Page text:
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The evolving role of occupational therapists in adult critical care in England: A mixed methods design using role theory

Algeo, N. & Aitken, L. M. ORCID: 0000-0001-5722-9090 (2019). The evolving role of occupational therapists in adult critical care in England: A mixed methods design using role theory. Irish Journal of Occupational Therapy, 47(2), pp. 74-94. doi: 10.1108/ijot-04-2019-0005


Purpose: A recent paradigm-shift in patient care advocates for long-term recovery and quality of life in survivors of critical illness. Evidence suggests that occupational therapists in critical care can contribute to recovery in areas such as functional outcomes, length of stay and delirium, although poor role understanding can limit service-utilisation. The purpose of this study is to investigate current and future roles and practices of critical care occupational therapists in the UK.

Design/methodology/approach: Occupational therapists with clinical experience in adult critical care were invited to participate in a mixed-methods design using a locally developed online questionnaire and semi-structured interviews, concurrently. Descriptive statistics were generated through SPSS. Qualitative data were analysed using the framework approach.

Findings: Twelve occupational therapists participated in the survey element, with five continuing to interview. Occupational therapists described a multifaceted role in critical care where the majority reported practice in upper limb function, seating/positioning, cognition, psychosocial sequelae and discharge planning. Role and internal characteristics impacted on service delivery. It is envisaged that earlier intervention in a greater percentage of patients, a greater evidence-base, raising awareness and adequate staffing will be features for future development.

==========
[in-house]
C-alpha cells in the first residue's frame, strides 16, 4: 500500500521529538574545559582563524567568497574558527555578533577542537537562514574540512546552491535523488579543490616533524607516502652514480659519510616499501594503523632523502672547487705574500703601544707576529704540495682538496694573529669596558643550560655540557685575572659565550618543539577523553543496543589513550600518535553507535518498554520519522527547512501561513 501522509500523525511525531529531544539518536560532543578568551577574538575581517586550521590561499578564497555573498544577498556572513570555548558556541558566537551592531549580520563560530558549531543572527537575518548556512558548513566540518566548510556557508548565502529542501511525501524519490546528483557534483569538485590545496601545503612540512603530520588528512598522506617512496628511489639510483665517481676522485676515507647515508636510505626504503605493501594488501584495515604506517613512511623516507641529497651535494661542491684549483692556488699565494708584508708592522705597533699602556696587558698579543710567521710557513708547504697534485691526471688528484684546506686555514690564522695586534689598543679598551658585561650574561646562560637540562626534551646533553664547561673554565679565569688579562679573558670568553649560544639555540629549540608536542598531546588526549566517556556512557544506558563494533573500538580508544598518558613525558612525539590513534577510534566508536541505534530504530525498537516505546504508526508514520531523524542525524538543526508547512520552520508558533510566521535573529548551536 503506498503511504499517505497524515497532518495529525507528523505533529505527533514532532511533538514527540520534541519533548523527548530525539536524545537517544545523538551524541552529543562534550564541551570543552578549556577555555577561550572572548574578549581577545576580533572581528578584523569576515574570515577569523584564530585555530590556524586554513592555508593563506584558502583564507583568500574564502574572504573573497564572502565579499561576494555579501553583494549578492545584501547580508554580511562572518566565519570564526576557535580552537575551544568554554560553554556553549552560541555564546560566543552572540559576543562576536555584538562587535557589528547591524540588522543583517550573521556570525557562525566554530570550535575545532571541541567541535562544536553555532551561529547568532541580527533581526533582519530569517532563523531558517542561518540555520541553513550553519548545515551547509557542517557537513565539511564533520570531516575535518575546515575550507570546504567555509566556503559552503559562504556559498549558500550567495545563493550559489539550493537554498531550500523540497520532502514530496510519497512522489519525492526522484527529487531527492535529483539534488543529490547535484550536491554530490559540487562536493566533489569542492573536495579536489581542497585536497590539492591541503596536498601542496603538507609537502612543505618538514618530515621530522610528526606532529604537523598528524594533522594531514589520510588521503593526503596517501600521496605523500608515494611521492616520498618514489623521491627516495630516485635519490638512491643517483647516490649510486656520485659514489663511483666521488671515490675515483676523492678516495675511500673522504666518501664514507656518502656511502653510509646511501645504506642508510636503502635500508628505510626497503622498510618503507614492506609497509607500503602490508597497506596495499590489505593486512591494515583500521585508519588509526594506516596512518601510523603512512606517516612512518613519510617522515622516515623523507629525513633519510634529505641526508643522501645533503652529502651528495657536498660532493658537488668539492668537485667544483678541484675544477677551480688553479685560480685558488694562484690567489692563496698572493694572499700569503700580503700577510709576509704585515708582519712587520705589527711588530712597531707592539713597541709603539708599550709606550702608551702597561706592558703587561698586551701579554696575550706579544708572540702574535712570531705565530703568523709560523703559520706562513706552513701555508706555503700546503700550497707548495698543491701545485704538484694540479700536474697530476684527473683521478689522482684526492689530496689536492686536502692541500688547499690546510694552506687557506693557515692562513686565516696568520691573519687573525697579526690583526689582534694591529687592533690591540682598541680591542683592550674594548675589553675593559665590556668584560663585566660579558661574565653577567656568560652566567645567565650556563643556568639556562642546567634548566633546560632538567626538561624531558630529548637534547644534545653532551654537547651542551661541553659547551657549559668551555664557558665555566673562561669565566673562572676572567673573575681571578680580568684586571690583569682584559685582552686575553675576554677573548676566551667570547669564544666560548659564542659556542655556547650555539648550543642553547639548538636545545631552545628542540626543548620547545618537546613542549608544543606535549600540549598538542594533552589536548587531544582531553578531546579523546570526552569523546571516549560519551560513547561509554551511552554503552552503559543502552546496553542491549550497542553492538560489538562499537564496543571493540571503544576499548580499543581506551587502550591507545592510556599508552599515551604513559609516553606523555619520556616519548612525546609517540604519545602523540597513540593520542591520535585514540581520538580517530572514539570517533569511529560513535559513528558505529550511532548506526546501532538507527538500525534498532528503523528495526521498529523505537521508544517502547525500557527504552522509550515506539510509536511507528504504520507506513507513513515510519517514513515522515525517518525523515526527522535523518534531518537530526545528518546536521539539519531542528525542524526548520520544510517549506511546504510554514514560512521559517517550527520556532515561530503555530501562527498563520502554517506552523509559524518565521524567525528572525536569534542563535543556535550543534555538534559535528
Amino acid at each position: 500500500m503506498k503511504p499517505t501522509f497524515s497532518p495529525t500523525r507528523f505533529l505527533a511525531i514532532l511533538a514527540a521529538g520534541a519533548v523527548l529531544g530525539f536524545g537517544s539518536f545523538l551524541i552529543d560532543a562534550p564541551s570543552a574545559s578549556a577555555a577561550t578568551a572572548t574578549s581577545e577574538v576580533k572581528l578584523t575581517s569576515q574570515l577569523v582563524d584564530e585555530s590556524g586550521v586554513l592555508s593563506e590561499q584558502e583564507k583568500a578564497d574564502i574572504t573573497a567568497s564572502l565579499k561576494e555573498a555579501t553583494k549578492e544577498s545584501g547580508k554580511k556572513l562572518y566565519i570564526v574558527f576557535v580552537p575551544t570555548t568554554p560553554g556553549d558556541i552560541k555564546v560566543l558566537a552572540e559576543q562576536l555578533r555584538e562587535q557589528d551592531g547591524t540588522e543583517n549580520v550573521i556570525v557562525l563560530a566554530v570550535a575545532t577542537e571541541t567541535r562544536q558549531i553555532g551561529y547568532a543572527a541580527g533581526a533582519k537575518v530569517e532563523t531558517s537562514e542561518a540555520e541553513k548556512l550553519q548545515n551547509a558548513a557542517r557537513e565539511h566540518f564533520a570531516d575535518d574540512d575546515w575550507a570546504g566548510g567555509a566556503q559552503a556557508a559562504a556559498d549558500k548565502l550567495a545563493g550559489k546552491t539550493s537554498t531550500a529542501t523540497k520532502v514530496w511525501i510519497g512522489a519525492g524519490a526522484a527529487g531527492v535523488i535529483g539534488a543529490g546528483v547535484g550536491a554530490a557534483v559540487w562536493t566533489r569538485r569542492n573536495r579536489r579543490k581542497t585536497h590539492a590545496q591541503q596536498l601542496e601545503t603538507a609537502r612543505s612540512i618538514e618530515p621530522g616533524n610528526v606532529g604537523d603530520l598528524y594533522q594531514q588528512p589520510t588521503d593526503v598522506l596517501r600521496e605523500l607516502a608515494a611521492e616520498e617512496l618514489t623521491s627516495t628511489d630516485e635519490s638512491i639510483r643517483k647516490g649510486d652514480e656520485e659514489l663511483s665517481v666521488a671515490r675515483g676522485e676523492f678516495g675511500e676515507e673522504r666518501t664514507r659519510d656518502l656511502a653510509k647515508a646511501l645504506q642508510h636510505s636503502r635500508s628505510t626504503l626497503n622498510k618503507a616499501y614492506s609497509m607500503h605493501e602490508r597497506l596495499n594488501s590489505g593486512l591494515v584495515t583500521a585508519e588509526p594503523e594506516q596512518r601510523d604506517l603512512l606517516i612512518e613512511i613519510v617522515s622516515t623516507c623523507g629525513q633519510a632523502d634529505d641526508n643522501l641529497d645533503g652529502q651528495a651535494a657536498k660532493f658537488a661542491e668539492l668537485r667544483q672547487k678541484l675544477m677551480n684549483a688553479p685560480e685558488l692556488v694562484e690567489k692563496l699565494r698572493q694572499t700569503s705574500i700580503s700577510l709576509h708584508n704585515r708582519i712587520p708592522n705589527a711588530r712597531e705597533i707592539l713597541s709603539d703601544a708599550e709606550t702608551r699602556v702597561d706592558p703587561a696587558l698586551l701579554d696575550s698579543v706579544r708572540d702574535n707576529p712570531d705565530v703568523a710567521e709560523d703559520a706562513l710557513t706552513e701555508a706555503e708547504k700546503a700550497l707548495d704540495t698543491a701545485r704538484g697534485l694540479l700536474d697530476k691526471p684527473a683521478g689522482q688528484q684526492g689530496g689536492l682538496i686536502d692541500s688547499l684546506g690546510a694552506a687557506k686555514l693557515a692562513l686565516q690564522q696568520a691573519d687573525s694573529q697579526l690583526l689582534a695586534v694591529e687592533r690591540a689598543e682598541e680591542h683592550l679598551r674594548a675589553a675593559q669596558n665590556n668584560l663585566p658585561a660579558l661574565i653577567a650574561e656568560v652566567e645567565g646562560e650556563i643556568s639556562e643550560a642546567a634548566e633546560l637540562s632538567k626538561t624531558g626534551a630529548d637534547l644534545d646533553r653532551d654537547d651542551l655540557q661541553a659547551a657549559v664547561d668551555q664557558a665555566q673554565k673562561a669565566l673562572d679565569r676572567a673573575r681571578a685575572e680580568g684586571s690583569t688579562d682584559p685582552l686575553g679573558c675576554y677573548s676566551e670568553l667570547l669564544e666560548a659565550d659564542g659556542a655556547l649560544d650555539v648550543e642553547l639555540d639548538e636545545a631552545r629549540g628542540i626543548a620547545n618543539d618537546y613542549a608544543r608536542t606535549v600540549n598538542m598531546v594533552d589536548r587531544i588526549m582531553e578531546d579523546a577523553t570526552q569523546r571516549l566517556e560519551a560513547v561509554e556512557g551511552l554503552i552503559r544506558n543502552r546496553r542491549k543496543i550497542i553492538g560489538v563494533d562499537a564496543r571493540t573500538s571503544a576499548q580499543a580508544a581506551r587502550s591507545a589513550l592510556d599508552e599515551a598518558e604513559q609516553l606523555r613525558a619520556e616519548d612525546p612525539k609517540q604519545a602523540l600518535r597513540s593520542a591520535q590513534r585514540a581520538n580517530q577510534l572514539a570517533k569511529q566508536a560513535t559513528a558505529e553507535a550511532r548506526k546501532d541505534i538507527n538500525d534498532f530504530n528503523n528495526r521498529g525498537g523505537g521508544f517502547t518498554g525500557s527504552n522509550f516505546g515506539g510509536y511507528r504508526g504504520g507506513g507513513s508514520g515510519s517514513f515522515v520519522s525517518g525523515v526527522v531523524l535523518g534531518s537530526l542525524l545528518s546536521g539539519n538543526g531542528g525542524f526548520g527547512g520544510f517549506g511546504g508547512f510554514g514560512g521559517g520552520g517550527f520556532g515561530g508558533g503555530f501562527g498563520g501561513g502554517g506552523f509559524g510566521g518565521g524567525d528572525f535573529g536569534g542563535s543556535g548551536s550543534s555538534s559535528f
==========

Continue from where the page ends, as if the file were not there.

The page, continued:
Originality/value: This study provides new insight into the current role and practices of adult critical care occupational therapists in England and generates insights into their role in addressing physical and non-physical morbidity for this patient cohort. Findings are preliminary in nature; however, future research is warranted to evaluate the effectiveness of interventions.

Publication Type: Article
Additional Information: Published in Irish Journal of Occupational Therapy. Published by Emerald Publishing Limited. This article is published under the Creative Commons Attribution (CC BY 4.0) licence. Anyone may reproduce, distribute, translate and create derivative works of this article (for both commercial and non-commercial purposes), subject to full attribution to the original publication and authors. The full terms of this licence may be seen at
Publisher Keywords: Rehabilitation, Occupational therapy, Role theory, Critical care
Subjects: R Medicine > RC Internal medicine
R Medicine > RT Nursing
Departments: School of Health & Psychological Sciences
SWORD Depositor:
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